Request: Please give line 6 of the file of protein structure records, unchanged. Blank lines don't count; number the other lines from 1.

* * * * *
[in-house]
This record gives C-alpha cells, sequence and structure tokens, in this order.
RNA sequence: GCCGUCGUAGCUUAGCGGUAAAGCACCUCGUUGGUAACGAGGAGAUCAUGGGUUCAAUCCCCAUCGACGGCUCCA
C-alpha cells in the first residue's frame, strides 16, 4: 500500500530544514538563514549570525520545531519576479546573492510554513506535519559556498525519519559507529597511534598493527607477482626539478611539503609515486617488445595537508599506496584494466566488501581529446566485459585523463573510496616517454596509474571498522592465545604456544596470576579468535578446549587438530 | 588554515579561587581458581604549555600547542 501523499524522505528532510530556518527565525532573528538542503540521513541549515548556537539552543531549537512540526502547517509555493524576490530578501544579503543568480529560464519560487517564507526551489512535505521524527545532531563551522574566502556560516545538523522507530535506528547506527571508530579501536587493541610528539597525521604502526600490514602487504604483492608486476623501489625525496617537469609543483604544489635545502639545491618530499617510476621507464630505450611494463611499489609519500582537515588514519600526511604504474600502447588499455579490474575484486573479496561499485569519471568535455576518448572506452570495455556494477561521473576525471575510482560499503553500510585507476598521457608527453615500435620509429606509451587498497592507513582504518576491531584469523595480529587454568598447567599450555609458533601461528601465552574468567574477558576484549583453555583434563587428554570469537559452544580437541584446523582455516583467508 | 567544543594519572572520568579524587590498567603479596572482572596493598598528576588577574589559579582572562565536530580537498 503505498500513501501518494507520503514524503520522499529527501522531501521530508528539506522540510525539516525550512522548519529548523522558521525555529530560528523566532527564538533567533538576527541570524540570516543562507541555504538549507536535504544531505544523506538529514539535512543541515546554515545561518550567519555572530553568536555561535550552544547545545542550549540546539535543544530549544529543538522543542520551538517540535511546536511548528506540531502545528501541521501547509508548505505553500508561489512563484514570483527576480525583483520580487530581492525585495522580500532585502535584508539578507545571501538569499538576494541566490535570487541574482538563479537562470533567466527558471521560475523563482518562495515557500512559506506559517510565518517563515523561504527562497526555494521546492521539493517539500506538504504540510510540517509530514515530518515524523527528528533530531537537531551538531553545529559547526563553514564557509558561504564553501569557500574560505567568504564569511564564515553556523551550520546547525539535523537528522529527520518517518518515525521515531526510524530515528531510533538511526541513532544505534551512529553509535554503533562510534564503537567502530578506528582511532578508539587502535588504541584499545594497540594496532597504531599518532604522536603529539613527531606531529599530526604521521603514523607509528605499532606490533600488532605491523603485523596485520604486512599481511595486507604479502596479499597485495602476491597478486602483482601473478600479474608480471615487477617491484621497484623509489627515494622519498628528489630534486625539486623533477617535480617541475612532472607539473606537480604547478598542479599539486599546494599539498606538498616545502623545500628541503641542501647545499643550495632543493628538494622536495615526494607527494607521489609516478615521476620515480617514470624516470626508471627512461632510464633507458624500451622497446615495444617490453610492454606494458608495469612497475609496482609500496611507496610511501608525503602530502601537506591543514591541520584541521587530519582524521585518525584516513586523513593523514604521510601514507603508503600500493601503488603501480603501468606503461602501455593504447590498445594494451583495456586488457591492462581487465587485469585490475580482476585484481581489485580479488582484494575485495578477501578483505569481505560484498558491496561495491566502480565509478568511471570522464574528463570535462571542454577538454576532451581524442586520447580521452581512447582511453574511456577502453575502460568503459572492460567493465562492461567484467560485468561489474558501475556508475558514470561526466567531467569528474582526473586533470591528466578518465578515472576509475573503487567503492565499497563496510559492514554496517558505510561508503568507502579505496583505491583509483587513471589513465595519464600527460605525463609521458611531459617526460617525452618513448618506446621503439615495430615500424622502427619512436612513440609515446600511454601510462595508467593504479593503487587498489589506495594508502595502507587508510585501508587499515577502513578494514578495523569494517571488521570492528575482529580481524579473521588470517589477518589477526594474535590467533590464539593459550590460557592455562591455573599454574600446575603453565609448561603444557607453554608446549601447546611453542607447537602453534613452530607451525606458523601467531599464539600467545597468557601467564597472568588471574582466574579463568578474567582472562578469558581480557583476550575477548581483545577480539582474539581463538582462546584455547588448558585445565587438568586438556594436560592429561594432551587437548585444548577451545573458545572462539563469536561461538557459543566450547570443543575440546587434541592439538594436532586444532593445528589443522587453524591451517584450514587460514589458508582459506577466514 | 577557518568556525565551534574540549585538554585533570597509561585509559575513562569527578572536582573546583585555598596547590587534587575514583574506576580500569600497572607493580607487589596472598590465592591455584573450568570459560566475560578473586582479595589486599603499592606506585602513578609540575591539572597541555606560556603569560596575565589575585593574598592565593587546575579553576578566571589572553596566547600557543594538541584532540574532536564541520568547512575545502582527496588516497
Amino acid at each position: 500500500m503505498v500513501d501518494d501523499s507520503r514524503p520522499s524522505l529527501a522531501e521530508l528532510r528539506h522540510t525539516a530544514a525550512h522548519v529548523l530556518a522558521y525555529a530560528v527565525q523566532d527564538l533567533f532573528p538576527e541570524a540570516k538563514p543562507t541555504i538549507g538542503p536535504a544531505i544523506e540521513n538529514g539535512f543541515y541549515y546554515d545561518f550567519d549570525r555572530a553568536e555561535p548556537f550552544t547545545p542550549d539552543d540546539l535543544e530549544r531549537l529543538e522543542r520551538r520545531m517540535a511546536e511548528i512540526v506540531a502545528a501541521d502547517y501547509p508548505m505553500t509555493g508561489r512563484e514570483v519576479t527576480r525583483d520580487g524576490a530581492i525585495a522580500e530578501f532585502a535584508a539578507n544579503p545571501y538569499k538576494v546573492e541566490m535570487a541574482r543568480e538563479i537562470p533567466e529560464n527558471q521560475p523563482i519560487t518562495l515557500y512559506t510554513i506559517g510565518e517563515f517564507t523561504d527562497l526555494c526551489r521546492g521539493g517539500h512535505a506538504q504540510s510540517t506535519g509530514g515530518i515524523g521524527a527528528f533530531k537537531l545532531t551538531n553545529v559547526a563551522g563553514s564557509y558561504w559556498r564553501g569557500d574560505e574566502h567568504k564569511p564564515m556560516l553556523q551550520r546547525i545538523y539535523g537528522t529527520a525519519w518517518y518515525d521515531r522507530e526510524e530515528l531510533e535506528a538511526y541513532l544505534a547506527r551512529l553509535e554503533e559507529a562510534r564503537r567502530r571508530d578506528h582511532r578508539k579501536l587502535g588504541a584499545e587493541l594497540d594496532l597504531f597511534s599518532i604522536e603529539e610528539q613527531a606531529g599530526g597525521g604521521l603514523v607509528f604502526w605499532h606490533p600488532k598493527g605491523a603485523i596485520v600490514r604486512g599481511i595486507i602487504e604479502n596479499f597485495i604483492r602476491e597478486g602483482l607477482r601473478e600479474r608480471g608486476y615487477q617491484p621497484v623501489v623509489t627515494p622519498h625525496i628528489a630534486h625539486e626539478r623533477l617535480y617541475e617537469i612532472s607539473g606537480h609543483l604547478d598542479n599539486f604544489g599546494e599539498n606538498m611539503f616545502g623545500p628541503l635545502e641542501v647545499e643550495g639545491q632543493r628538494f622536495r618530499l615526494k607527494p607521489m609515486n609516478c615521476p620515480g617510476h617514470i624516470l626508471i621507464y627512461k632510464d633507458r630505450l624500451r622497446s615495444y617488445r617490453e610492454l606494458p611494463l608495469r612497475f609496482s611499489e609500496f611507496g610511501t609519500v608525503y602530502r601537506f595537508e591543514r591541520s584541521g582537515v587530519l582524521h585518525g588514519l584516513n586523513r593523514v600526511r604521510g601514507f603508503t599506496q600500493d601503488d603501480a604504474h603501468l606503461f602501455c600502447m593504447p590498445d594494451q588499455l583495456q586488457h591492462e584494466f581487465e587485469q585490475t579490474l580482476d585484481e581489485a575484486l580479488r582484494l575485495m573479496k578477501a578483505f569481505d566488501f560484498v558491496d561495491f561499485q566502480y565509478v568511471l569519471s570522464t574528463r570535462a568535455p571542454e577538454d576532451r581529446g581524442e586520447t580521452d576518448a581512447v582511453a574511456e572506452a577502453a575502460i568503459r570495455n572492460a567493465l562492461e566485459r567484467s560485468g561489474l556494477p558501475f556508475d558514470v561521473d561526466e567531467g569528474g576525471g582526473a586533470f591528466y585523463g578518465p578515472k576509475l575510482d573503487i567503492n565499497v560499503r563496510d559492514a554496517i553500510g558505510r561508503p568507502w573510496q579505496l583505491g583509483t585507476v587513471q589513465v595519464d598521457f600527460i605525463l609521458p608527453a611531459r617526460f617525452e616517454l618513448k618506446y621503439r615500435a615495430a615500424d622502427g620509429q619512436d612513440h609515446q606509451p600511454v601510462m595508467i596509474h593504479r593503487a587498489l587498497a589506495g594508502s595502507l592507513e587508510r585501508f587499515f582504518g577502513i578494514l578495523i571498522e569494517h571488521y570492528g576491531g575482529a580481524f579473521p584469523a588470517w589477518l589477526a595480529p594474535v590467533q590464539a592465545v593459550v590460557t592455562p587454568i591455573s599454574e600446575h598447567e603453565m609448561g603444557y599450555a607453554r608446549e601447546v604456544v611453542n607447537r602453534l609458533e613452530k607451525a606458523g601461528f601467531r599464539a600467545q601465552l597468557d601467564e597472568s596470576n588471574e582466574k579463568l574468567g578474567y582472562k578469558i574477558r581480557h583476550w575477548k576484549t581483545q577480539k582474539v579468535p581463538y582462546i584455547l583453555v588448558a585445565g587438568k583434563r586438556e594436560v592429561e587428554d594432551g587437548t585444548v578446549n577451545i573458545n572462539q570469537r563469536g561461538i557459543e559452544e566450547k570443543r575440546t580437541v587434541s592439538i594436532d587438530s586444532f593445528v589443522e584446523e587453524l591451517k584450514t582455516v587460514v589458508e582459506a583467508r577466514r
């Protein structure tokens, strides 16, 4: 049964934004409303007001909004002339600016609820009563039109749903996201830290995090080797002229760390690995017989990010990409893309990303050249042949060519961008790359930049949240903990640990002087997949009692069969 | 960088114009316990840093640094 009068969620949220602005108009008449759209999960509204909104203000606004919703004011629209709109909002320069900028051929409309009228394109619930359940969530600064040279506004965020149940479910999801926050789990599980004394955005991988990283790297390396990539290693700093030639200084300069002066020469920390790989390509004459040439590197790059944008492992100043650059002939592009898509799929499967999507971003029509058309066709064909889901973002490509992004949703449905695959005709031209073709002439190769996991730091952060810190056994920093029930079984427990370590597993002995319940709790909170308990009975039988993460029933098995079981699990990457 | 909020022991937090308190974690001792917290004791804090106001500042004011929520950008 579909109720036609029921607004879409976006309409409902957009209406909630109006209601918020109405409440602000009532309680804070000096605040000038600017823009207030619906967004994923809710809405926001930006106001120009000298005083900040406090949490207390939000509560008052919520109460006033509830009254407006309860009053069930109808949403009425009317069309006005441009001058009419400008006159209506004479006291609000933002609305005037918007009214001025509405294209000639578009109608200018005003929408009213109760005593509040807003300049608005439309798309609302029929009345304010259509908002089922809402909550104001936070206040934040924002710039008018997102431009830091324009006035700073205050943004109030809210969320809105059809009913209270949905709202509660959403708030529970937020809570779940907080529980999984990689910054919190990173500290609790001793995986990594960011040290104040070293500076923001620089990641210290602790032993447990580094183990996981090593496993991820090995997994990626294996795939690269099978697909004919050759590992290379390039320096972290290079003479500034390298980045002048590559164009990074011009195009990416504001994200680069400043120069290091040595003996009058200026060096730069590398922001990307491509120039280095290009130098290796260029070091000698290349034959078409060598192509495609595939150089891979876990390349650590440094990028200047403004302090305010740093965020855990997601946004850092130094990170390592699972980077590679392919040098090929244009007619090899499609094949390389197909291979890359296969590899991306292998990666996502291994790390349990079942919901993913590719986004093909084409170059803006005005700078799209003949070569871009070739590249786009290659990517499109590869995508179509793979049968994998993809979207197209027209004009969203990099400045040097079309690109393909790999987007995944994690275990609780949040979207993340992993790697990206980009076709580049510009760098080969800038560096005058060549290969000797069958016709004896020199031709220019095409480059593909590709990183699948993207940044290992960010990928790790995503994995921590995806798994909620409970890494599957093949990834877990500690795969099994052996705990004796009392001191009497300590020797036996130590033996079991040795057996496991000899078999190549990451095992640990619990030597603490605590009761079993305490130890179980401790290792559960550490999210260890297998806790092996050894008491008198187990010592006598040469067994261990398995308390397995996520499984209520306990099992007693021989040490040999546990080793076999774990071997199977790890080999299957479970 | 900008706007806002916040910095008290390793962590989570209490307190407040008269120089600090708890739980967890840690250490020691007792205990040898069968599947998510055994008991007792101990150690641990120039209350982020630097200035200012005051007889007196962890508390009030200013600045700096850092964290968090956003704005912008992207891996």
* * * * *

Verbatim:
């Protein structure tokens, strides 16, 4: 049964934004409303007001909004002339600016609820009563039109749903996201830290995090080797002229760390690995017989990010990409893309990303050249042949060519961008790359930049949240903990640990002087997949009692069969 | 960088114009316990840093640094 009068969620949220602005108009008449759209999960509204909104203000606004919703004011629209709109909002320069900028051929409309009228394109619930359940969530600064040279506004965020149940479910999801926050789990599980004394955005991988990283790297390396990539290693700093030639200084300069002066020469920390790989390509004459040439590197790059944008492992100043650059002939592009898509799929499967999507971003029509058309066709064909889901973002490509992004949703449905695959005709031209073709002439190769996991730091952060810190056994920093029930079984427990370590597993002995319940709790909170308990009975039988993460029933098995079981699990990457 | 909020022991937090308190974690001792917290004791804090106001500042004011929520950008 579909109720036609029921607004879409976006309409409902957009209406909630109006209601918020109405409440602000009532309680804070000096605040000038600017823009207030619906967004994923809710809405926001930006106001120009000298005083900040406090949490207390939000509560008052919520109460006033509830009254407006309860009053069930109808949403009425009317069309006005441009001058009419400008006159209506004479006291609000933002609305005037918007009214001025509405294209000639578009109608200018005003929408009213109760005593509040807003300049608005439309798309609302029929009345304010259509908002089922809402909550104001936070206040934040924002710039008018997102431009830091324009006035700073205050943004109030809210969320809105059809009913209270949905709202509660959403708030529970937020809570779940907080529980999984990689910054919190990173500290609790001793995986990594960011040290104040070293500076923001620089990641210290602790032993447990580094183990996981090593496993991820090995997994990626294996795939690269099978697909004919050759590992290379390039320096972290290079003479500034390298980045002048590559164009990074011009195009990416504001994200680069400043120069290091040595003996009058200026060096730069590398922001990307491509120039280095290009130098290796260029070091000698290349034959078409060598192509495609595939150089891979876990390349650590440094990028200047403004302090305010740093965020855990997601946004850092130094990170390592699972980077590679392919040098090929244009007619090899499609094949390389197909291979890359296969590899991306292998990666996502291994790390349990079942919901993913590719986004093909084409170059803006005005700078799209003949070569871009070739590249786009290659990517499109590869995508179509793979049968994998993809979207197209027209004009969203990099400045040097079309690109393909790999987007995944994690275990609780949040979207993340992993790697990206980009076709580049510009760098080969800038560096005058060549290969000797069958016709004896020199031709220019095409480059593909590709990183699948993207940044290992960010990928790790995503994995921590995806798994909620409970890494599957093949990834877990500690795969099994052996705990004796009392001191009497300590020797036996130590033996079991040795057996496991000899078999190549990451095992640990619990030597603490605590009761079993305490130890179980401790290792559960550490999210260890297998806790092996050894008491008198187990010592006598040469067994261990398995308390397995996520499984209520306990099992007693021989040490040999546990080793076999774990071997199977790890080999299957479970 | 900008706007806002916040910095008290390793962590989570209490307190407040008269120089600090708890739980967890840690250490020691007792205990040898069968599947998510055994008991007792101990150690641990120039209350982020630097200035200012005051007889007196962890508390009030200013600045700096850092964290968090956003704005912008992207891996």